Reported coronavirus cases in the US approached the one million mark on Monday, as several states began to loosen restrictions and slowly reopen.
US cases passed 976,000 by midday on Monday, with more than 55,000 deaths reported, figures from Johns Hopkins University showed.
The latest numbers translate to a third of global coronavirus cases and a quarter of world deaths.
But several US states loosened restrictions and were gradually reopening on Monday, including Alaska, South Carolina, Colorado, Oklahoma, Michigan, Mississippi and Georgia.
Georgia allowed non-essential businesses to open, angering public health officials and US President Donald Trump, who criticised the decision.
Back at the White House, the daily briefing was initially cancelled then reinstated by Mr Trump.
“Today we are not tracking a briefing,” White House press secretary Kayleigh McEnany told Fox News on Monday morning.
But about 1pm, Ms McEnany tweeted that Mr Trump would host a briefing at 5pm.
There has been widespread criticism of his remarks last Thursday suggesting that disinfectants could be injected to cure the virus.
Ms McEnany, asked if the president would clarify his comments, said the question had been “answered a dozen times”.
The White House coronavirus task force also cut back its meetings.
The team met only once at the weekend, calling it “a rarity” and a break from its daily meetings since it was assembled, CNN reported.
Mr Trump’s favourability ratings dropped to an average of 43 per cent, polling company Five Thirty Eight said, as the pandemic took a political and economic toll on the administration.
But on Monday, US stocks opened higher even as crude oil prices plummeted. The Dow opened up 0.5 per cent and the Nasdaq 0.9 per cent.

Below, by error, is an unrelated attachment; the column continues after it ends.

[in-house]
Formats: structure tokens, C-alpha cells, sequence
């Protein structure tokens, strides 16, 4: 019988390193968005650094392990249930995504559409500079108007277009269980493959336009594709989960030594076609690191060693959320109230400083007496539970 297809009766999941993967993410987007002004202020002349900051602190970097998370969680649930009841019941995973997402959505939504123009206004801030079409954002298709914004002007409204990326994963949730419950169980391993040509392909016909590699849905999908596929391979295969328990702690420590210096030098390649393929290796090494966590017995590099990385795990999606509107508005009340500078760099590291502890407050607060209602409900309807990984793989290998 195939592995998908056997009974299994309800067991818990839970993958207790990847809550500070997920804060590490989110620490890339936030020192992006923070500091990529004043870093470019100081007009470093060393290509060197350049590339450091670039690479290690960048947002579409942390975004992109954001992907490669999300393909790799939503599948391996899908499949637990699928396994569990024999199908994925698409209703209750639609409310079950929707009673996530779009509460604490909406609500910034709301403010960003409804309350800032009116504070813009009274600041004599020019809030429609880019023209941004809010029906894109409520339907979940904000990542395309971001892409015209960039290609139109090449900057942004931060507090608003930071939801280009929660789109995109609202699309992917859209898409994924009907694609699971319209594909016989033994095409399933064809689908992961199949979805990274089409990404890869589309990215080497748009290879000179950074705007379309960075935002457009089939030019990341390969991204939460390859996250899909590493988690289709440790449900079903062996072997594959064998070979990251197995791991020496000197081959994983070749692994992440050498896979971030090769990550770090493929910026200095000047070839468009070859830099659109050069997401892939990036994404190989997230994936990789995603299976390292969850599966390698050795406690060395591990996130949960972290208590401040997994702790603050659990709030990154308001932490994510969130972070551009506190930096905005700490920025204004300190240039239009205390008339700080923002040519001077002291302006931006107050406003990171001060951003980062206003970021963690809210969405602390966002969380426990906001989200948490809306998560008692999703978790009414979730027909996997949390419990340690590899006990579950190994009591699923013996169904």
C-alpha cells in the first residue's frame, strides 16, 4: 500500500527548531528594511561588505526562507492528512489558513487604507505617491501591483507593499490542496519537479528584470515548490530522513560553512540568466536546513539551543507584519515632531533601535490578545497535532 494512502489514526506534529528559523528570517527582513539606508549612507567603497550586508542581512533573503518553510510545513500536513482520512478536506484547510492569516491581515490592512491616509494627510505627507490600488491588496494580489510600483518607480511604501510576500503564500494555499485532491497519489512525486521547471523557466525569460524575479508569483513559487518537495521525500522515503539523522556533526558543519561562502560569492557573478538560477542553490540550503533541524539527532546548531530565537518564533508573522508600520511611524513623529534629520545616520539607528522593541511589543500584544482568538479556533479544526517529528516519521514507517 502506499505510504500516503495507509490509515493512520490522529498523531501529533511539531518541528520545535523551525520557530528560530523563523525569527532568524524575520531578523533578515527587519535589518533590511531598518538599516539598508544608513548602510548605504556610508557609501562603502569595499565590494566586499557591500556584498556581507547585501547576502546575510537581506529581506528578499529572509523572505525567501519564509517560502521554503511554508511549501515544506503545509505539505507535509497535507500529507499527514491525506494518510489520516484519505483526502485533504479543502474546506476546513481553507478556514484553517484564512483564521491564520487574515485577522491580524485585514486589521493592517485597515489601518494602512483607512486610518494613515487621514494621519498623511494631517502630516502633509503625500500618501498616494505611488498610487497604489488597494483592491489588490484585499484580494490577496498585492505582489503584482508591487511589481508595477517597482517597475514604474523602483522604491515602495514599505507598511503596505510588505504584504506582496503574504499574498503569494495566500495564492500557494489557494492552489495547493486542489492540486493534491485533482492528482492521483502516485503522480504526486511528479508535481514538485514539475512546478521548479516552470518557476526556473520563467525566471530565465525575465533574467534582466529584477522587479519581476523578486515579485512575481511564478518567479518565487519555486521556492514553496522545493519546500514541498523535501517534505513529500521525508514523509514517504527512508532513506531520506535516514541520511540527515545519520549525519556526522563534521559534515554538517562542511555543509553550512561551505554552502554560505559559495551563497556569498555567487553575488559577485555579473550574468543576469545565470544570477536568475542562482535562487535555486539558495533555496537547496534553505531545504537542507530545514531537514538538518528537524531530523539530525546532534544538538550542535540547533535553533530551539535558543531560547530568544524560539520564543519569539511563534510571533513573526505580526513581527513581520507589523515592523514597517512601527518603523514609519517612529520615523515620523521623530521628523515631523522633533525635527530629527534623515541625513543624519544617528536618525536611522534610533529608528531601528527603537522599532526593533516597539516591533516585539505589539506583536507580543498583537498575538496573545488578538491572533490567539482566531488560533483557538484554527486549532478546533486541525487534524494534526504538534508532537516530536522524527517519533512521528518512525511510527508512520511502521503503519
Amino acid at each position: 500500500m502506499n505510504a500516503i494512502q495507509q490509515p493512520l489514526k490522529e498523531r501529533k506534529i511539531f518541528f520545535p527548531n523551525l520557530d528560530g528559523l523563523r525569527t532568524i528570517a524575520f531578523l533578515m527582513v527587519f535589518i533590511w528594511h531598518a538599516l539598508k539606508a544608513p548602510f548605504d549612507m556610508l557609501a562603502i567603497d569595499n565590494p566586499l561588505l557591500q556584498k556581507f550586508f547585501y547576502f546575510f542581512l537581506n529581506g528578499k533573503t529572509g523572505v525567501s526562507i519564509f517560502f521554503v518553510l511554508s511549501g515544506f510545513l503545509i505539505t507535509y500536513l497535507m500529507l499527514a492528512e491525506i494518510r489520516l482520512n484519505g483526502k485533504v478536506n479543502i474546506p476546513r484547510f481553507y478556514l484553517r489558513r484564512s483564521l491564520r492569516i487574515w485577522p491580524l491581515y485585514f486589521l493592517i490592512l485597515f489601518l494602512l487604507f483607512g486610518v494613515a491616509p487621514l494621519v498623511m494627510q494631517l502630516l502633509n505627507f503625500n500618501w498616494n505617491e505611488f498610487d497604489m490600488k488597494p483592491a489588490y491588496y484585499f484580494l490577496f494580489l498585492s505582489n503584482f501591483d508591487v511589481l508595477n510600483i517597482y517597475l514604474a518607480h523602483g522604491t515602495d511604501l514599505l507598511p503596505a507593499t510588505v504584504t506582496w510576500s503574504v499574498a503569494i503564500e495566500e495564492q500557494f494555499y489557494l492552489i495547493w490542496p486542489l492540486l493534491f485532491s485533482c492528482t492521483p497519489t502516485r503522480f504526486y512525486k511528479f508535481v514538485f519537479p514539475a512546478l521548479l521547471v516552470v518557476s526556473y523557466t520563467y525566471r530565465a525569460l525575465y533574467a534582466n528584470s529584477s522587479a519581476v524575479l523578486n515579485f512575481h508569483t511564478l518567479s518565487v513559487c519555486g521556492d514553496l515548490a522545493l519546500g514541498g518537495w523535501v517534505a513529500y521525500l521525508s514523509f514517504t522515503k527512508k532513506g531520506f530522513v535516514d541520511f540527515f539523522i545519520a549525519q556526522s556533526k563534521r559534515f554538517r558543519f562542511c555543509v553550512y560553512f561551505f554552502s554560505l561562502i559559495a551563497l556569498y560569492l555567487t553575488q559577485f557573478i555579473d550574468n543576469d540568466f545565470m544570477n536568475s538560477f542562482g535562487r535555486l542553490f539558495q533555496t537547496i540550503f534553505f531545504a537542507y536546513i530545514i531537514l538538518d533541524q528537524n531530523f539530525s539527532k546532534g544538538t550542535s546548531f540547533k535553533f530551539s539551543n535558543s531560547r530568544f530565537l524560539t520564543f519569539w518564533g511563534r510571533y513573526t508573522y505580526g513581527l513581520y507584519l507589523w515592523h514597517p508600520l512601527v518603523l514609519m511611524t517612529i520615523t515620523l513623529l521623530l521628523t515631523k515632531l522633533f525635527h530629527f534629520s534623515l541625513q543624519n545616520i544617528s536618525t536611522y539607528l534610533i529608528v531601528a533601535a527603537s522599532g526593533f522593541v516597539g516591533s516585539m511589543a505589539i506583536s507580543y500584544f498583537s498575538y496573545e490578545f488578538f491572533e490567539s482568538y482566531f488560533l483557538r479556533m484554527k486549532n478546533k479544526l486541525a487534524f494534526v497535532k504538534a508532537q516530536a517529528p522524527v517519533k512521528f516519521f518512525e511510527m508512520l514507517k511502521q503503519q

In New York, which still has the highest number of cases and deaths in the country, a self-swab test was announced and would be made available this week.
The state’s Democratic Party said it was cancelling its primary election on June 23 because of the pandemic. Other states have opted for mail-in vote.
The Democrats' presumptive presidential candidate Joe Biden continued to criticise the Trump administration for not doing enough in testing and economic disparities.
In a new campaign memo, the former vice president said: “We are still seeing a massive shortfall and extensive disparities between states in testing. That’s unacceptable.
"And those failures are in no small part due to the federal government mishandling and delaying the pandemic response.
"We are now several months into this crisis and this administration refuses to own up to the original sin of its failed response – the failure to test.”
Polls are giving a boost to the Biden campaign in swing states including Pennsylvania, Florida, Wisconsin and Michigan.
But with the election six months away on November 3, the momentum and numbers could switch between the two candidates.